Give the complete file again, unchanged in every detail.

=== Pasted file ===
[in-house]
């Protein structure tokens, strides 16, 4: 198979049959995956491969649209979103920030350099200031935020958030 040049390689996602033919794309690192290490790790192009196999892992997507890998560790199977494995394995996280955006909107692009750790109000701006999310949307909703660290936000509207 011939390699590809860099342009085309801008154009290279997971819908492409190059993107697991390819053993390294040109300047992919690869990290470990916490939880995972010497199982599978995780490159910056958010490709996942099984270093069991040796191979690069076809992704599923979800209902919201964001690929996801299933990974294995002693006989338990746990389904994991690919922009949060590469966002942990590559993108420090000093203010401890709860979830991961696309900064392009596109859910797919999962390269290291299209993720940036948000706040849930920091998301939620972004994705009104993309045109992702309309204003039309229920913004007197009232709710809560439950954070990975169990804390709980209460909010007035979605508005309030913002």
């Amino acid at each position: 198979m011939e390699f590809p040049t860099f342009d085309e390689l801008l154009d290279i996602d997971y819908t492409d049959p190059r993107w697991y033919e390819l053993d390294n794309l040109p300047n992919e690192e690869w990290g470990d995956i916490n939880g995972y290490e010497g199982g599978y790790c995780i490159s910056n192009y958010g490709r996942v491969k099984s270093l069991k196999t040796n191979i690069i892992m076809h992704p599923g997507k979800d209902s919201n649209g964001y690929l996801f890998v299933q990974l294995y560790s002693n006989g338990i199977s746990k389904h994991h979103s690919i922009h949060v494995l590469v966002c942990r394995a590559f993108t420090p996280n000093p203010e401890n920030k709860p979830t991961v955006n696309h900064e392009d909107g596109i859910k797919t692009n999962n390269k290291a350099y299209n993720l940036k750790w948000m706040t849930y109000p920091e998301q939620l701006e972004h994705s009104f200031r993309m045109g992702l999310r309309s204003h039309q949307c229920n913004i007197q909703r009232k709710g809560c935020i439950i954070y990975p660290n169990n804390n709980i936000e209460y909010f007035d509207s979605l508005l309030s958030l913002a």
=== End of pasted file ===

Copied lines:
[in-house]
């Protein structure tokens, strides 16, 4: 198979049959995956491969649209979103920030350099200031935020958030 040049390689996602033919794309690192290490790790192009196999892992997507890998560790199977494995394995996280955006909107692009750790109000701006999310949307909703660290936000509207 011939390699590809860099342009085309801008154009290279997971819908492409190059993107697991390819053993390294040109300047992919690869990290470990916490939880995972010497199982599978995780490159910056958010490709996942099984270093069991040796191979690069076809992704599923979800209902919201964001690929996801299933990974294995002693006989338990746990389904994991690919922009949060590469966002942990590559993108420090000093203010401890709860979830991961696309900064392009596109859910797919999962390269290291299209993720940036948000706040849930920091998301939620972004994705009104993309045109992702309309204003039309229920913004007197009232709710809560439950954070990975169990804390709980209460909010007035979605508005309030913002």
């Amino acid at each position: 198979m011939e390699f590809p040049t860099f342009d085309e390689l801008l154009d290279i996602d997971y819908t492409d049959p190059r993107w697991y033919e390819l053993d390294n794309l040109p300047n992919e690192e690869w990290g470990d995956i916490n939880g995972y290490e010497g199982g599978y790790c995780i490159s910056n192009y958010g490709r996942v491969k099984s270093l069991k196999t040796n191979i690069i892992m076809h992704p599923g997507k979800d209902s919201n649209g964001y690929l996801f890998v299933q990974l294995y560790s002693n006989g338990i199977s746990k389904h994991h979103s690919i922009h949060v494995l590469v966002c942990r394995a590559f993108t420090p996280n000093p203010e401890n920030k709860p979830t991961v955006n696309h900064e392009d909107g596109i859910k797919t692009n999962n390269k290291a350099y299209n993720l940036k750790w948000m706040t849930y109000p920091e998301q939620l701006e972004h994705s009104f200031r993309m045109g992702l999310r309309s204003h039309q949307c229920n913004i007197q909703r009232k709710g809560c935020i439950i954070y990975p660290n169990n804390n709980i936000e209460y909010f007035d509207s979605l508005l309030s958030l913002a």